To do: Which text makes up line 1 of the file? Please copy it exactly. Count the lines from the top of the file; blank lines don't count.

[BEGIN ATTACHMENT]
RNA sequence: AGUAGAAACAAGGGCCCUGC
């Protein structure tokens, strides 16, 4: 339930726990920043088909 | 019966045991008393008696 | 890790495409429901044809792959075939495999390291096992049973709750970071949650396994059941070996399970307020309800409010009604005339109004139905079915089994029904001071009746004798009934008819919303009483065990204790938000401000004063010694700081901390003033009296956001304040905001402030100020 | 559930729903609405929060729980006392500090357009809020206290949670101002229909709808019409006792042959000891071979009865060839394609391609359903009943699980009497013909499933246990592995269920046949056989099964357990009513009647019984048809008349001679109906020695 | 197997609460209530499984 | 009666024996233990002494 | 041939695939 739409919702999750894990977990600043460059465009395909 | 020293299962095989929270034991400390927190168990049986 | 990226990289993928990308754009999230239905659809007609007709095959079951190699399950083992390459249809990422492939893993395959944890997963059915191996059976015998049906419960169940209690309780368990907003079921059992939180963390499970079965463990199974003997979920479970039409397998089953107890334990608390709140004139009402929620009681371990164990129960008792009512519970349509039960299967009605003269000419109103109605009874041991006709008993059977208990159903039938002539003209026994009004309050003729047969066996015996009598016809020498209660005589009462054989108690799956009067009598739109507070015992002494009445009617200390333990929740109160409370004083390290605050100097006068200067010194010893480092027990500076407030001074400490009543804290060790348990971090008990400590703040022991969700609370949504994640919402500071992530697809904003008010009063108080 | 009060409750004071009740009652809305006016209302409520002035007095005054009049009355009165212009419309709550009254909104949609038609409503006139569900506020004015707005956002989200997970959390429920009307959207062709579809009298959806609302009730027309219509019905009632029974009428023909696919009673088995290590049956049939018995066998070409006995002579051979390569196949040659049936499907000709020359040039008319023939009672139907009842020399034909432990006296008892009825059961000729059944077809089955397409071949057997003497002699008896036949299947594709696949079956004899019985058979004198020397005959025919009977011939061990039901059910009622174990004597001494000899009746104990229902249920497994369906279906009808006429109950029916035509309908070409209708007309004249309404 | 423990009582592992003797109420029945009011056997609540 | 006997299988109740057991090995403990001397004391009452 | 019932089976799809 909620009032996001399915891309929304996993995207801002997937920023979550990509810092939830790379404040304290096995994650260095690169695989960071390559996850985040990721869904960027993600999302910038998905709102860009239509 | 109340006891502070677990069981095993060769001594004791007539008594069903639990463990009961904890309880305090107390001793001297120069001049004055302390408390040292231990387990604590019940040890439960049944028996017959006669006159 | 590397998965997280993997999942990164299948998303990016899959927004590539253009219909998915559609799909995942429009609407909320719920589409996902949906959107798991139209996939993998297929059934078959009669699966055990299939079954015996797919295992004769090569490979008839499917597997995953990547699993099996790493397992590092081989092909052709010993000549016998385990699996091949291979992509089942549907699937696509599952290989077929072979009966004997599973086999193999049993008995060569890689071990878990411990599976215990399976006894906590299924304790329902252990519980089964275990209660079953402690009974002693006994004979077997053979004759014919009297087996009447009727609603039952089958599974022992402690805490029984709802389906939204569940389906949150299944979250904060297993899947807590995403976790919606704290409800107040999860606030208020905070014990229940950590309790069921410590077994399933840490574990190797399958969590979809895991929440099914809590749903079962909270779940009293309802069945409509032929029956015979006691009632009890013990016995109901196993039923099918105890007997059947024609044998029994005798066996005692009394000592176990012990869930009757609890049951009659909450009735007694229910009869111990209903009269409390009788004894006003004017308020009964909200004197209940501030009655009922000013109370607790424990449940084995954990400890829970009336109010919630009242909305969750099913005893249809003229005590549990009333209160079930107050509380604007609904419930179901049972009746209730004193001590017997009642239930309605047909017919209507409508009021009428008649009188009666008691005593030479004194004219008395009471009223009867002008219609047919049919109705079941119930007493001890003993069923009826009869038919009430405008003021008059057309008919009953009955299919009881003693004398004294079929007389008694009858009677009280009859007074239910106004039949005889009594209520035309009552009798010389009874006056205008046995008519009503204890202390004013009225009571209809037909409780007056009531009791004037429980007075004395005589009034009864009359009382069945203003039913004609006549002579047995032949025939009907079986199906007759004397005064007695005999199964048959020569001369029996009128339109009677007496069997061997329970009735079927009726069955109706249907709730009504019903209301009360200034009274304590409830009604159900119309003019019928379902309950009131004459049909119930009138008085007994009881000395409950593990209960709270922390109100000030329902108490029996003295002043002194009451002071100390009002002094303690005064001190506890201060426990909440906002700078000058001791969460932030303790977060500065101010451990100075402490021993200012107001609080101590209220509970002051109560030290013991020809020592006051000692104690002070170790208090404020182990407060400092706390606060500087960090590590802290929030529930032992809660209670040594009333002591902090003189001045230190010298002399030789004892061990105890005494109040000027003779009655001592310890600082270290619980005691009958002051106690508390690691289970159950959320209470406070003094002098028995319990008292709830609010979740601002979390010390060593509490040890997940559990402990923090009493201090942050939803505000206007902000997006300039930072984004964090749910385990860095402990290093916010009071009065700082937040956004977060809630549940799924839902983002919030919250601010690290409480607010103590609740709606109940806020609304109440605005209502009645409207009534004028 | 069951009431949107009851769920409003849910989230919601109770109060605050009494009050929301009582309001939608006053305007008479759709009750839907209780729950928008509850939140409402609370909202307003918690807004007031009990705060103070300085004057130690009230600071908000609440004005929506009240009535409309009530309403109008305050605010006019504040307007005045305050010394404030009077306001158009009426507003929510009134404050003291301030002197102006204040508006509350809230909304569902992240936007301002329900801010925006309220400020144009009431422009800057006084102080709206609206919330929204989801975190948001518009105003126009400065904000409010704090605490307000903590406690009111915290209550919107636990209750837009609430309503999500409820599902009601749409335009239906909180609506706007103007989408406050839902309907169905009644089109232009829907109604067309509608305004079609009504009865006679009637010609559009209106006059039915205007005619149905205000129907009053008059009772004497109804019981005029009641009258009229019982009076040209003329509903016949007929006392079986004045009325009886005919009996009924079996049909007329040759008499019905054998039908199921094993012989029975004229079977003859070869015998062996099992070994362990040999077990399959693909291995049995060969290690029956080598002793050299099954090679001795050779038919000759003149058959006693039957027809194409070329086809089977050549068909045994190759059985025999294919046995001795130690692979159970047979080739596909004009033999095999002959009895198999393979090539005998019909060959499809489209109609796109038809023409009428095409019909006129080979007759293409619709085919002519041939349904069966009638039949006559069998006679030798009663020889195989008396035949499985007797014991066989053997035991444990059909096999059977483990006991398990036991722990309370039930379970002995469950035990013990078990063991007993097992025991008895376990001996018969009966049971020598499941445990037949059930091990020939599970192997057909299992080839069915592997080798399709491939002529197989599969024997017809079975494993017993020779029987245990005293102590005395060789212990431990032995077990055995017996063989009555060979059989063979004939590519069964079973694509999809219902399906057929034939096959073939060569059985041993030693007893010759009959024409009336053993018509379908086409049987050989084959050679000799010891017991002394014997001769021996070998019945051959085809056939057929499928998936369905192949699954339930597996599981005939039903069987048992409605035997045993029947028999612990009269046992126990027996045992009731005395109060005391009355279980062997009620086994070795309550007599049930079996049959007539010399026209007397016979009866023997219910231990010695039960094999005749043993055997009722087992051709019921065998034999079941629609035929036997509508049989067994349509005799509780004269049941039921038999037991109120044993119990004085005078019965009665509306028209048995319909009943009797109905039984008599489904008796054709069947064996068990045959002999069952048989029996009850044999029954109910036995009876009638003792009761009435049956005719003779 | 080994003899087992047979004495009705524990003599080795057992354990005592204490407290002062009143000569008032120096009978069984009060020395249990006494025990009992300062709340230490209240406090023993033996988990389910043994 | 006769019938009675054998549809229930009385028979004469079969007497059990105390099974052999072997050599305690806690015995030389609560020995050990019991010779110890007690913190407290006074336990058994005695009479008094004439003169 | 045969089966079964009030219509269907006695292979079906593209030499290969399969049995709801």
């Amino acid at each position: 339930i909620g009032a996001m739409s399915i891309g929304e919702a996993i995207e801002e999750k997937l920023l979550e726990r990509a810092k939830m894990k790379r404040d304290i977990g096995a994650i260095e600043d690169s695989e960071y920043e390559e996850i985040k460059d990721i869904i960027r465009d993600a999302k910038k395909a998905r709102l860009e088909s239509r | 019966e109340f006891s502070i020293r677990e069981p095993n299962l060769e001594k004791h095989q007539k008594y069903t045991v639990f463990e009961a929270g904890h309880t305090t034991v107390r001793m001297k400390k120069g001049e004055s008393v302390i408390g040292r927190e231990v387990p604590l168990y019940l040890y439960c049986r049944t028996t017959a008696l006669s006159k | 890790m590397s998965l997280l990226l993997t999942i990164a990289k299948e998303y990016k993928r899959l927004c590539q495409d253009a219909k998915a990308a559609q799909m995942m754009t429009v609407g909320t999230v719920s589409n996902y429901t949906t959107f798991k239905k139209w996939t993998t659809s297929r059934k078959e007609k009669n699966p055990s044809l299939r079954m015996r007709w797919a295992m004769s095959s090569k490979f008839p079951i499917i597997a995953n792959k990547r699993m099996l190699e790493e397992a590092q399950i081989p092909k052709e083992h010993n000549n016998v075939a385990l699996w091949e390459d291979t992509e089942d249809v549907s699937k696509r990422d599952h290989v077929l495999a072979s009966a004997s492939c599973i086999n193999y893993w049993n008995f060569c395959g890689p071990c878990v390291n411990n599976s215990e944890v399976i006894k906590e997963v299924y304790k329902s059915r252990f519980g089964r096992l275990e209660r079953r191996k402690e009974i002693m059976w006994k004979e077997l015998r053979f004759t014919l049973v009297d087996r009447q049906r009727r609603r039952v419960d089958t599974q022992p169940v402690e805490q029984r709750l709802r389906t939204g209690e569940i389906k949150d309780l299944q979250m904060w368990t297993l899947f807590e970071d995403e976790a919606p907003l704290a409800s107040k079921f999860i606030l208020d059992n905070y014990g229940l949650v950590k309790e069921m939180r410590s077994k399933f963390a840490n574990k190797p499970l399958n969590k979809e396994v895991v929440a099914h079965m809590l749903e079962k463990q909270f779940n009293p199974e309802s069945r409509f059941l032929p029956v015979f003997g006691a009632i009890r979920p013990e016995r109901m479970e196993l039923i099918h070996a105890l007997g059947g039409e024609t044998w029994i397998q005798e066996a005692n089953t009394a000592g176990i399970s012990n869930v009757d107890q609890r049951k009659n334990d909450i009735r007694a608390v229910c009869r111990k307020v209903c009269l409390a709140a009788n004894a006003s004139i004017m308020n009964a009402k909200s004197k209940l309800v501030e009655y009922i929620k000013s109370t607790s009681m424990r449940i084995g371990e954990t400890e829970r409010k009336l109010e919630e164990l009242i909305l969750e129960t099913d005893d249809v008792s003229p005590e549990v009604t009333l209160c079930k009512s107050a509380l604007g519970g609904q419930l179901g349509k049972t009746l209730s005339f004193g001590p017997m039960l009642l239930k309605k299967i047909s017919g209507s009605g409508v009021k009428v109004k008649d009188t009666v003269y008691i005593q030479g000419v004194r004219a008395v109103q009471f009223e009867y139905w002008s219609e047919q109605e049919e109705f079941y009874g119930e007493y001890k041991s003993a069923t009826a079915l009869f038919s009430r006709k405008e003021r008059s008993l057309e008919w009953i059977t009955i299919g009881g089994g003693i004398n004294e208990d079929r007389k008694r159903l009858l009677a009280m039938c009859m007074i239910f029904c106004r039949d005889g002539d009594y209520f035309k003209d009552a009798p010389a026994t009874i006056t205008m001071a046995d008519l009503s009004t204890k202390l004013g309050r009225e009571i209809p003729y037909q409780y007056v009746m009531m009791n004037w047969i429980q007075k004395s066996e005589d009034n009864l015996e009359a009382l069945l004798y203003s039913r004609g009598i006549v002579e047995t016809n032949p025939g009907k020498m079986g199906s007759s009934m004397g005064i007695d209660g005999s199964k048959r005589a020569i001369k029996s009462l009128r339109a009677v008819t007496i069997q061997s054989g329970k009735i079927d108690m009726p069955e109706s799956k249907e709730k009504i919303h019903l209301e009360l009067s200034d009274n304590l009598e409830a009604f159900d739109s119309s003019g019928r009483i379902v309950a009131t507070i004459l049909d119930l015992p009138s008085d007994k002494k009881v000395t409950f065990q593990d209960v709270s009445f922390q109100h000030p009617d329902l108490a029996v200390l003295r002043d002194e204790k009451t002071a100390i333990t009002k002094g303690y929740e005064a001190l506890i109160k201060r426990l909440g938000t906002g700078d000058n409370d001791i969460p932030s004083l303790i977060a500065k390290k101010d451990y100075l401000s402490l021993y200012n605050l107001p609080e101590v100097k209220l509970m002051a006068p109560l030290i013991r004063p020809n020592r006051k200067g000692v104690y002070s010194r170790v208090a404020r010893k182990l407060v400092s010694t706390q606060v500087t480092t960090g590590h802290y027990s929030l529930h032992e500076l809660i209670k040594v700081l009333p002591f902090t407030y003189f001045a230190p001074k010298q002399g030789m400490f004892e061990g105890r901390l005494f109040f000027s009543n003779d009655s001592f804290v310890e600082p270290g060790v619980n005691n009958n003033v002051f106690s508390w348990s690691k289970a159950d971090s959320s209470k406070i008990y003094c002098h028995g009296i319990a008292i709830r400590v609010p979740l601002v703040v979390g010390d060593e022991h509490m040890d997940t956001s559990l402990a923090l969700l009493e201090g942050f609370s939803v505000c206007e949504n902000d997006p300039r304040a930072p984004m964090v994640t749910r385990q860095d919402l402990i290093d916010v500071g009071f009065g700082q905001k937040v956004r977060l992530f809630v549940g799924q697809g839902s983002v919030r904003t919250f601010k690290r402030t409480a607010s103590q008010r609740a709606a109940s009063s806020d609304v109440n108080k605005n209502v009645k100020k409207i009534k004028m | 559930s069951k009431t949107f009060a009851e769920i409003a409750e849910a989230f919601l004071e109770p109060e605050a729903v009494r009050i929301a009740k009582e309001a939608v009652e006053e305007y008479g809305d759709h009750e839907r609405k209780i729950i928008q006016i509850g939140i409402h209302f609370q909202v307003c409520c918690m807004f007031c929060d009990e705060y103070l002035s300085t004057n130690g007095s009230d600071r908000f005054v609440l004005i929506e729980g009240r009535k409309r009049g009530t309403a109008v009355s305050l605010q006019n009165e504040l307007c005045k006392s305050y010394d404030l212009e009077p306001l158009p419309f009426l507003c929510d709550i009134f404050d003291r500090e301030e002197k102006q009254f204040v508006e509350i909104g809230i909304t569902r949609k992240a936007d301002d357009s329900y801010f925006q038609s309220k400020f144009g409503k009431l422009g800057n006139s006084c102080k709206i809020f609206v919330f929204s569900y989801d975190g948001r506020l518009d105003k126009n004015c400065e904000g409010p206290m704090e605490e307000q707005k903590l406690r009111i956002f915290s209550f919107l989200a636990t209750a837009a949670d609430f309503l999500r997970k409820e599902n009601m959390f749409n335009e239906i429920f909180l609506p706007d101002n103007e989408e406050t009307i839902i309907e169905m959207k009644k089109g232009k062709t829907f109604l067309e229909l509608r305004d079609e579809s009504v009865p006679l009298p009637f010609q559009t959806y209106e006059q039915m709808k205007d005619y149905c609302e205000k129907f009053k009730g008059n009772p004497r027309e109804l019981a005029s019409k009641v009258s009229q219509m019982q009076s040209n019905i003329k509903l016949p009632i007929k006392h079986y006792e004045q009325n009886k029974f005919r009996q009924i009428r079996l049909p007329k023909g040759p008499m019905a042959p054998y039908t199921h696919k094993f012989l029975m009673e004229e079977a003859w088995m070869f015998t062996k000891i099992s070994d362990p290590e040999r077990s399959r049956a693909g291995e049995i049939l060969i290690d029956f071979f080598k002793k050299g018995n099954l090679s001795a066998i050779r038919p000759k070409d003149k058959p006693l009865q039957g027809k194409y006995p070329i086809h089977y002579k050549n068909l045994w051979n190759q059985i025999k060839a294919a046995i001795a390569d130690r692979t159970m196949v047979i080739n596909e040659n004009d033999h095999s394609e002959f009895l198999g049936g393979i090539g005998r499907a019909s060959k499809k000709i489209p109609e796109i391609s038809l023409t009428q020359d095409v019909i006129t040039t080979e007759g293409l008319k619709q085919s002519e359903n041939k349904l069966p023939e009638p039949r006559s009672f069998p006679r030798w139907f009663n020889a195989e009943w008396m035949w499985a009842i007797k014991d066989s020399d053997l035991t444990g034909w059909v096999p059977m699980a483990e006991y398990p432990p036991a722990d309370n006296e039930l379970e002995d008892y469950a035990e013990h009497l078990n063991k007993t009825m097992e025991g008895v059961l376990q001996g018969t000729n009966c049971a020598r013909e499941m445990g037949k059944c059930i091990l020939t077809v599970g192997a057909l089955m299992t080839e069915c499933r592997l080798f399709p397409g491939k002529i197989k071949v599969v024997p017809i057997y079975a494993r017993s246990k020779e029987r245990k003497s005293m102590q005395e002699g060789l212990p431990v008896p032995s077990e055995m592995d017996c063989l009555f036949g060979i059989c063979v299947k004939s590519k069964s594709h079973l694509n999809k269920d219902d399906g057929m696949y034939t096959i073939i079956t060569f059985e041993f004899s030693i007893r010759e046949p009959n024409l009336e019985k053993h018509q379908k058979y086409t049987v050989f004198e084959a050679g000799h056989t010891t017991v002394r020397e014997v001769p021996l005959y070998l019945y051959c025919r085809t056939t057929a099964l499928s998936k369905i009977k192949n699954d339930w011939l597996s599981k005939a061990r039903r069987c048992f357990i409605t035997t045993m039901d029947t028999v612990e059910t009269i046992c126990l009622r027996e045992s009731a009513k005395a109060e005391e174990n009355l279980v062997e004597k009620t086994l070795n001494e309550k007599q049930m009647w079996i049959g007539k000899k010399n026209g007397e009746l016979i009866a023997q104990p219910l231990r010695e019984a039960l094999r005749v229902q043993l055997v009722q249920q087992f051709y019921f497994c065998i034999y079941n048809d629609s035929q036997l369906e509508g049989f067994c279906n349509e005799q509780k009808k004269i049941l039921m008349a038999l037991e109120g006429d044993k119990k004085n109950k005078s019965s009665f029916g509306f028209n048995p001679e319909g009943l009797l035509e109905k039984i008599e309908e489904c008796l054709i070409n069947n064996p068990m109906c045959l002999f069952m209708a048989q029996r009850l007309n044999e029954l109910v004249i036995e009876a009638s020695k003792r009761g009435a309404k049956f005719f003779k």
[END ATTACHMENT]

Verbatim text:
RNA sequence: AGUAGAAACAAGGGCCCUGC